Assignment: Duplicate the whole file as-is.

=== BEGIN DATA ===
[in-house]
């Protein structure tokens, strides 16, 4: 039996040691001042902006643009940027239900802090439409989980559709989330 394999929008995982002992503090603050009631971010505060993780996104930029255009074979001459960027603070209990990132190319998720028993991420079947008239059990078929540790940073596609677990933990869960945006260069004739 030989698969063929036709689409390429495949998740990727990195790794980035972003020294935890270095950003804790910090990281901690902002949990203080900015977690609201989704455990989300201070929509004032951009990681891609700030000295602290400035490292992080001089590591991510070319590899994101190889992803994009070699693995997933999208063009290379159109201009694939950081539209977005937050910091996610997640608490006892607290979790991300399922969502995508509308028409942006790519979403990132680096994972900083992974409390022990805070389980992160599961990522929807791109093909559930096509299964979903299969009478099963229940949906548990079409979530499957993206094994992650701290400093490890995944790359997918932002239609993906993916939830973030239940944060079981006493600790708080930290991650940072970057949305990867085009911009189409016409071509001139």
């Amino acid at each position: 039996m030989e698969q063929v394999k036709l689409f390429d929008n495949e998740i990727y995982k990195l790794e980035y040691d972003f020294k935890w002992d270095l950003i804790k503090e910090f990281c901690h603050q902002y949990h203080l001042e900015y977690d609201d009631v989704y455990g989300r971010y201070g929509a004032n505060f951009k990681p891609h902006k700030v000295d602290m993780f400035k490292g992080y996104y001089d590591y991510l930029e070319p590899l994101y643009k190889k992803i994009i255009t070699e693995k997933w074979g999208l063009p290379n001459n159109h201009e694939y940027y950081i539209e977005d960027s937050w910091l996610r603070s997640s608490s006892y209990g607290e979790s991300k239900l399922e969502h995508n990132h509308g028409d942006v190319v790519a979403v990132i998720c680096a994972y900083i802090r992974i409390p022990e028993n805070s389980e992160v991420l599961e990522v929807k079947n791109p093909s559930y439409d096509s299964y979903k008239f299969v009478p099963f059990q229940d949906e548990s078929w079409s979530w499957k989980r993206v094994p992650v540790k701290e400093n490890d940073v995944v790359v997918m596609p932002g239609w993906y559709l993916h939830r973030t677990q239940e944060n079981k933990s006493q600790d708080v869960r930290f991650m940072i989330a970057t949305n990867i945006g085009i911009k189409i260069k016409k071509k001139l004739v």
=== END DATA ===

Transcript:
[in-house]
């Protein structure tokens, strides 16, 4: 039996040691001042902006643009940027239900802090439409989980559709989330 394999929008995982002992503090603050009631971010505060993780996104930029255009074979001459960027603070209990990132190319998720028993991420079947008239059990078929540790940073596609677990933990869960945006260069004739 030989698969063929036709689409390429495949998740990727990195790794980035972003020294935890270095950003804790910090990281901690902002949990203080900015977690609201989704455990989300201070929509004032951009990681891609700030000295602290400035490292992080001089590591991510070319590899994101190889992803994009070699693995997933999208063009290379159109201009694939950081539209977005937050910091996610997640608490006892607290979790991300399922969502995508509308028409942006790519979403990132680096994972900083992974409390022990805070389980992160599961990522929807791109093909559930096509299964979903299969009478099963229940949906548990079409979530499957993206094994992650701290400093490890995944790359997918932002239609993906993916939830973030239940944060079981006493600790708080930290991650940072970057949305990867085009911009189409016409071509001139």
């Amino acid at each position: 039996m030989e698969q063929v394999k036709l689409f390429d929008n495949e998740i990727y995982k990195l790794e980035y040691d972003f020294k935890w002992d270095l950003i804790k503090e910090f990281c901690h603050q902002y949990h203080l001042e900015y977690d609201d009631v989704y455990g989300r971010y201070g929509a004032n505060f951009k990681p891609h902006k700030v000295d602290m993780f400035k490292g992080y996104y001089d590591y991510l930029e070319p590899l994101y643009k190889k992803i994009i255009t070699e693995k997933w074979g999208l063009p290379n001459n159109h201009e694939y940027y950081i539209e977005d960027s937050w910091l996610r603070s997640s608490s006892y209990g607290e979790s991300k239900l399922e969502h995508n990132h509308g028409d942006v190319v790519a979403v990132i998720c680096a994972y900083i802090r992974i409390p022990e028993n805070s389980e992160v991420l599961e990522v929807k079947n791109p093909s559930y439409d096509s299964y979903k008239f299969v009478p099963f059990q229940d949906e548990s078929w079409s979530w499957k989980r993206v094994p992650v540790k701290e400093n490890d940073v995944v790359v997918m596609p932002g239609w993906y559709l993916h939830r973030t677990q239940e944060n079981k933990s006493q600790d708080v869960r930290f991650m940072i989330a970057t949305n990867i945006g085009i911009k189409i260069k016409k071509k001139l004739v």